Proceeds of Crime Used for Legal Fees
The question of whether money seized by police during a criminal investigation and considered proceeds of crime can be retuned to the accused was recently decided by the Supreme Court of Canada. In R v. Rafilovich, the accused was arrested in possession of cocaine for the purposes of trafficking. While searching his various vehicles and apartments, police seized roughly $42,000 in cash as potential proceeds of crime under Part XII.2 of the Criminal Code. Prior to trial, Mr. Rafilovich applied under section 462.34(4) of the Criminal code for the return of the seized funds in order to pay his legal fees. The money was retuned, the lawyer paid and the accused eventually pled guilty to multiple offences at the commencement of his trial. The sentencing judge imposed a jail term but refused to impose a fine instead of forfeiture equal to the amount of money seized and then returned and used for legal fees. The Crown appealed and the Ontario Court of Appeal varied the sentencing order to include a fine equal to the amount seized with an additional 12 months jail if the fine was not paid.
The case eventually arrived at the Supreme Court of Canada and Justice Sheilah Martin (formerly of this author’s law firm), writing for the majority, concluded that generally speaking, sentencing judges should not impose a fine instead of forfeiture in relation to seized funds that have been returned for the use of legal fees.
The statutory discretion to impose a fine rather than forfeiture must be exercised in accordance with the proceeds of crime regime which, as a whole, seeks to ensure that crime does not pay or benefit the offender. However, Parliament was wise enough to envision that fact that lawyers rarely work without pay and that seized funds may be required to mount a defence and that funds can explicitly be retuned for this very purpose.
The return provisions pursues two secondary purposes: providing access to counsel and giving meaningful weight to the presumption of innocence. Clawing back reasonable legal expenses as a fine would undermine these purposes.
The Supreme Court found that the Criminal Code does not expressly indicate whether returned funds ought to be subject to a fine instead of forfeiture. As a result, this issues requires the implementation of statutory interpretation (legal jargon for deciding what Parliament meant when drafting the provision). This means that courts must look at the words Parliament used and their intentions when drafting the provisions. The primary goal was to ensure that crime does not pay. However, the legal expenses return provision was designed to provide access to legal counsel and to give meaningful weight to the presumption of innocence. These secondary goals must be balanced against the primary goal that crime does not pay.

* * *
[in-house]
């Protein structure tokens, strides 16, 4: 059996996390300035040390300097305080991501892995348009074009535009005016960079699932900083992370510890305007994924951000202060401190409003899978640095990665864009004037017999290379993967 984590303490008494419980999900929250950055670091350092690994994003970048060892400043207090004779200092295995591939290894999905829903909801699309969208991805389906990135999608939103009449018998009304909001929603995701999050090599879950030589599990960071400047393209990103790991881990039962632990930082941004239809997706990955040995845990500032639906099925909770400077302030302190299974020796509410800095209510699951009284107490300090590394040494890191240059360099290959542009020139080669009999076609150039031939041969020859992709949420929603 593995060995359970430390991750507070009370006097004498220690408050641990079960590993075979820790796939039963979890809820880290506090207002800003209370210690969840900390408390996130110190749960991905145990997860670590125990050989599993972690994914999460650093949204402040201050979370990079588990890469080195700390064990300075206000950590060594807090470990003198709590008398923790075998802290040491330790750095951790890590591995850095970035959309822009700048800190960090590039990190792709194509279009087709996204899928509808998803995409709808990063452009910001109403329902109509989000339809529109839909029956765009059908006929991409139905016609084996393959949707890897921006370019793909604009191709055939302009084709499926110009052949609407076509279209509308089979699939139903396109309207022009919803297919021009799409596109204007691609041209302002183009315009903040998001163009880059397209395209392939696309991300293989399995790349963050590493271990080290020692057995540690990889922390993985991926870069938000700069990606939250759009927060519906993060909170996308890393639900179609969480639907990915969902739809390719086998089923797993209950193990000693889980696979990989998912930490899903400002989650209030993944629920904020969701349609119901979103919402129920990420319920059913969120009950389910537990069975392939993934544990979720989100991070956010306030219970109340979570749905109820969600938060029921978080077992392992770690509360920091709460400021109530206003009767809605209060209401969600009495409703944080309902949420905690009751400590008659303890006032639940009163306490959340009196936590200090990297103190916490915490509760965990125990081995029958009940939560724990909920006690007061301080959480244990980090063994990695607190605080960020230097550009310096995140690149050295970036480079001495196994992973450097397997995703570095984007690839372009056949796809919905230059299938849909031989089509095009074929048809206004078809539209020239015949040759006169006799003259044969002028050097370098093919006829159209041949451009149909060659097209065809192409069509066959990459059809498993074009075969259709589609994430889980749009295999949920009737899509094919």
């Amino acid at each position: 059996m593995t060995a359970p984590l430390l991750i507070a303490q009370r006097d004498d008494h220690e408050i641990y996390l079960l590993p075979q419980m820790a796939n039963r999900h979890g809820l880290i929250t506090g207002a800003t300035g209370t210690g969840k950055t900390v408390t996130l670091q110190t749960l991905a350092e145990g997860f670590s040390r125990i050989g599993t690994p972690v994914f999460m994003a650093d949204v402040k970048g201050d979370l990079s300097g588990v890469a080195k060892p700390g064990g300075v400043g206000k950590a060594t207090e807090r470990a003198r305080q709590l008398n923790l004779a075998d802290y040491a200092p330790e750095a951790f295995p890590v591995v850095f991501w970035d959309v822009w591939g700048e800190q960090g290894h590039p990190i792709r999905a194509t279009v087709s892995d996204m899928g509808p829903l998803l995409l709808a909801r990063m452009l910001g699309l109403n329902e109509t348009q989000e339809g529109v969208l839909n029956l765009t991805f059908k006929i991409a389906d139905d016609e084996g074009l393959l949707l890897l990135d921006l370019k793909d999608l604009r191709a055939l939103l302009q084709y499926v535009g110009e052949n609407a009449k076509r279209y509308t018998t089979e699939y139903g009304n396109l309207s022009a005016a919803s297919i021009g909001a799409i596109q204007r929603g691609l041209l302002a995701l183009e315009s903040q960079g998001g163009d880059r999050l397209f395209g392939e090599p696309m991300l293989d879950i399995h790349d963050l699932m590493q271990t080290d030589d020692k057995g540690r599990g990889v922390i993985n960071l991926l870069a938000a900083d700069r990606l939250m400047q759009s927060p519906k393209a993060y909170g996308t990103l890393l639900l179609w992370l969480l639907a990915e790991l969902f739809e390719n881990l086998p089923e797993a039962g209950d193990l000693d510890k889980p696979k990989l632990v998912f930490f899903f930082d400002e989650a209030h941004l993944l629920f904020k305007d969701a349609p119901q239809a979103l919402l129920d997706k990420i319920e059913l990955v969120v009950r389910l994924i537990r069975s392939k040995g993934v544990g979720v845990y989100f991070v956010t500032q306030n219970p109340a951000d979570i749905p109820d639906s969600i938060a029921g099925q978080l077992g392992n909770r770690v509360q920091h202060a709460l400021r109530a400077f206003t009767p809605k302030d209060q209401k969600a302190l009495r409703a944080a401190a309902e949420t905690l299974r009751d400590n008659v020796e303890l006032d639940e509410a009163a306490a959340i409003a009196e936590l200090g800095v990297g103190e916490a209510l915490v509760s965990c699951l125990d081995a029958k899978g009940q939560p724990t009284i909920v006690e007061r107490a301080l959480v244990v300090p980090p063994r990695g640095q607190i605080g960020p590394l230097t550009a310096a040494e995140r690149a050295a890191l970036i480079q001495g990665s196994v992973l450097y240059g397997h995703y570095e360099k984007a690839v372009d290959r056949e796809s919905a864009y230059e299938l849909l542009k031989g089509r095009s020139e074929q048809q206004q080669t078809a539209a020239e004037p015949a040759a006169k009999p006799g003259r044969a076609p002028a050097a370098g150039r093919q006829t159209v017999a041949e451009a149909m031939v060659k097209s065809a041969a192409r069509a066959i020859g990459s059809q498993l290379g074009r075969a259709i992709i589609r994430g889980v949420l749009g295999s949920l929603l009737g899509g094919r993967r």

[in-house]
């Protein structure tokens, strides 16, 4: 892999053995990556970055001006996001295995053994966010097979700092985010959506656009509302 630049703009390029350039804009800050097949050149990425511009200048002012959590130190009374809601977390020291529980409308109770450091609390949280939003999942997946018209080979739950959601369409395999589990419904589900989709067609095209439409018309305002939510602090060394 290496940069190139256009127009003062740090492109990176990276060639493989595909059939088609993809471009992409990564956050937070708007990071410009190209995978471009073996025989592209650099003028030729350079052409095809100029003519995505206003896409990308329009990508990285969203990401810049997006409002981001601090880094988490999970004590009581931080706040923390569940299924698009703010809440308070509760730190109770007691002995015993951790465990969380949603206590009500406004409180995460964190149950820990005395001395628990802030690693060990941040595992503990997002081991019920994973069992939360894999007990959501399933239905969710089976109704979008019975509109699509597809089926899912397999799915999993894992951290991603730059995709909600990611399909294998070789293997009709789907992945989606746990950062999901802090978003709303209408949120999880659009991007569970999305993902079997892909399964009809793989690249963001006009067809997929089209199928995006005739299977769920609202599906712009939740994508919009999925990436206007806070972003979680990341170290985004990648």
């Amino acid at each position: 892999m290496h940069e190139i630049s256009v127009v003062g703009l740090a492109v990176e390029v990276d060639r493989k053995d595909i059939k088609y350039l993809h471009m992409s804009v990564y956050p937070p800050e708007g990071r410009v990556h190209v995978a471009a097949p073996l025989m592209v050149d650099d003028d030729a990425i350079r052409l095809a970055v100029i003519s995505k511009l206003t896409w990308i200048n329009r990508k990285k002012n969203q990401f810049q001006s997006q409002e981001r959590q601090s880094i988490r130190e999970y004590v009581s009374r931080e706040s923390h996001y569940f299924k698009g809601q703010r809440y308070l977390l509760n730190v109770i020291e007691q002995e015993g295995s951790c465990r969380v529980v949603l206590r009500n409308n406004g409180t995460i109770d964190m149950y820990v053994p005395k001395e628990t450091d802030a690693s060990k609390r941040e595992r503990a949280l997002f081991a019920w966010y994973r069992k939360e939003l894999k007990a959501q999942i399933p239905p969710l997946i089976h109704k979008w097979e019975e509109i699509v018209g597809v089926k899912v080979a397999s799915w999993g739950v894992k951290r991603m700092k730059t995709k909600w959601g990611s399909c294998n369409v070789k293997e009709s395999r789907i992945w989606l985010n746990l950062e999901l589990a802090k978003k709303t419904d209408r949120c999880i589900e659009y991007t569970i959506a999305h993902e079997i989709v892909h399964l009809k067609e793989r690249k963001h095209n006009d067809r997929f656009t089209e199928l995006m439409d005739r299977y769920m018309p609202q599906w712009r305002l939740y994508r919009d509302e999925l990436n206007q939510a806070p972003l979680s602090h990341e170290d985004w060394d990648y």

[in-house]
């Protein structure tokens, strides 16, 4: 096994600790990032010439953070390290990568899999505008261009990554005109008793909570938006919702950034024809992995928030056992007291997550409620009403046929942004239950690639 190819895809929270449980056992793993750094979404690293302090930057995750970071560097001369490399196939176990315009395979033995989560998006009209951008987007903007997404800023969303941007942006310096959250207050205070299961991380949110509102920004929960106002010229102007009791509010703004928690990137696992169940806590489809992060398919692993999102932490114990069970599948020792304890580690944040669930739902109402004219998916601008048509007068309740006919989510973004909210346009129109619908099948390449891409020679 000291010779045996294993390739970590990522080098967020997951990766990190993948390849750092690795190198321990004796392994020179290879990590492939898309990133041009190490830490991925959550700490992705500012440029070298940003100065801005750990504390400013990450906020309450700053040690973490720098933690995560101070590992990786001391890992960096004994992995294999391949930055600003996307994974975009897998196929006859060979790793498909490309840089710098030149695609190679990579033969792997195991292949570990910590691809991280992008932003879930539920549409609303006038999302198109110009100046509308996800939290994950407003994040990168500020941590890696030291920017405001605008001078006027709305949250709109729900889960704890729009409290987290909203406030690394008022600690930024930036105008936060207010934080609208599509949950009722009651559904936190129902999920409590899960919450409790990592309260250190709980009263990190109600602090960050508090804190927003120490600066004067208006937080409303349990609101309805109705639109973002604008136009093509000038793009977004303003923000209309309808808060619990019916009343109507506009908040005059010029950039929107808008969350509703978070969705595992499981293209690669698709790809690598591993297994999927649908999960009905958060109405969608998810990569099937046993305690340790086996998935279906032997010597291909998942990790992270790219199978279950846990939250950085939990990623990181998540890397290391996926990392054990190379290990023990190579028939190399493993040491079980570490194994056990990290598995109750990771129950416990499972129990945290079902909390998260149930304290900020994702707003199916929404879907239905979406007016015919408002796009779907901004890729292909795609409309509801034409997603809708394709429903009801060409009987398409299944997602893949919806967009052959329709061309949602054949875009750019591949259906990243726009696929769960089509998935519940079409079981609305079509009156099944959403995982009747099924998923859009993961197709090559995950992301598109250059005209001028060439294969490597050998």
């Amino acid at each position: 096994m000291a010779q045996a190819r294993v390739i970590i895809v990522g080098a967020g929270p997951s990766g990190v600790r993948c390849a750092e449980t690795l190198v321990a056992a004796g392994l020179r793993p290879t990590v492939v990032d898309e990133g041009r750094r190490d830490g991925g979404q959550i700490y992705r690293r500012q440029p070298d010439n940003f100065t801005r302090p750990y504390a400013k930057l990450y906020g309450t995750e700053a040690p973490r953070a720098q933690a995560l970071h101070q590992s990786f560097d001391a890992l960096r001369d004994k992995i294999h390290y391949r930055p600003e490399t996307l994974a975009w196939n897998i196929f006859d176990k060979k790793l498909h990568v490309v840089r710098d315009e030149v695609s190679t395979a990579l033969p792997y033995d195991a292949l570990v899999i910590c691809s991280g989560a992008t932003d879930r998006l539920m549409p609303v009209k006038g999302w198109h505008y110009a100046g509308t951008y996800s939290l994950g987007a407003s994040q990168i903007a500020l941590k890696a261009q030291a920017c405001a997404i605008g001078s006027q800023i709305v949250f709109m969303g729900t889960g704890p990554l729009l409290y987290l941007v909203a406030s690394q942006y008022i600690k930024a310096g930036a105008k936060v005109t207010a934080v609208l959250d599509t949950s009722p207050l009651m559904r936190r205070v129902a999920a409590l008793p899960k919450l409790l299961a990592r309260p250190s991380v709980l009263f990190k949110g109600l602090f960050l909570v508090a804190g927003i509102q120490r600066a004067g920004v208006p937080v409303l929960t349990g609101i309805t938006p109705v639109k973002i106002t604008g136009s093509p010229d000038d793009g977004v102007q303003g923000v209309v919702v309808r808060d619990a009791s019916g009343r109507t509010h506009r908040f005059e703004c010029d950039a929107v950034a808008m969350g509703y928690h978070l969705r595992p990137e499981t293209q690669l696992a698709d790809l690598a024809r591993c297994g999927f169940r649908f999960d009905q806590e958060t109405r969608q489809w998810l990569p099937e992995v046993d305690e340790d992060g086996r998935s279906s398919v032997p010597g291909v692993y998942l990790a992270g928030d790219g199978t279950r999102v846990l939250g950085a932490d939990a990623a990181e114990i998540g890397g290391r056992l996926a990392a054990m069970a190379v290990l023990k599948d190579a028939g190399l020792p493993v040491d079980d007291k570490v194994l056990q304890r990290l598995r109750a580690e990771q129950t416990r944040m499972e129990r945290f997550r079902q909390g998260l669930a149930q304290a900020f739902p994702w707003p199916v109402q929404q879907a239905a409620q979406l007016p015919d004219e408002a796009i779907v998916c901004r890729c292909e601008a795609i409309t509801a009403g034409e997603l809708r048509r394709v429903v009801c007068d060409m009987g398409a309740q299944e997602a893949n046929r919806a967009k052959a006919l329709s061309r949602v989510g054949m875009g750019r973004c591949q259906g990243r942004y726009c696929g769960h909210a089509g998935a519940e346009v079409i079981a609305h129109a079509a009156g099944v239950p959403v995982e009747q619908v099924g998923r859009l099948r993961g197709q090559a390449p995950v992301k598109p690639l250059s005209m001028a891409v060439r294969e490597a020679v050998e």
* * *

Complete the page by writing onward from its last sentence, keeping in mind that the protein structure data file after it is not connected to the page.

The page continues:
To unfairly tip the scales in favor of the primary goal would erode trial fairness including concepts of fair notice and reliance.
The Court determined that in the end, when an accused person cannot access legal counsel, the presumption of innocence suffers because it is near-impossible for lay persons to effectively navigate the complexity of criminal cases. For the courts to impose retroactive penalties on accused person who rely on the presumption of innocence undermines the presumption and the protection it affords.
Returning seized funds to pay for reasonable legal fees was not the type of benefit that Parliament sought to take away by imposing a fine after the fact. Parliament’s concern with proceeds of crime was that an accused person could hide, dissipate or distribute property that may later be determined to be proceeds of crime. An accused person’s lawyer is not some unknown entity receiving funds by uncontrolled and private transactions. Therefore, not imposing a fine instead of forfeiture in relation to funds returned to pay legal fees is in accordance with Parliament’s intent.
Seized Money Can Be Used for Legal Fees
The Supreme Court of Canada has made it very clear that those accused of criminal offences can appropriately rely on the presumption of innocence and request the return of money seized in order to pay reasonable legal fees. An accused person can do so without worry that those funds will be clawed back should they subsequently be found guilty at trial or plead guilty.
Cory Wilson is a criminal defence lawyer based in Calgary. If you have been charged with a criminal offence or are a suspect in a criminal investigation, call today for a free, no obligation consultation.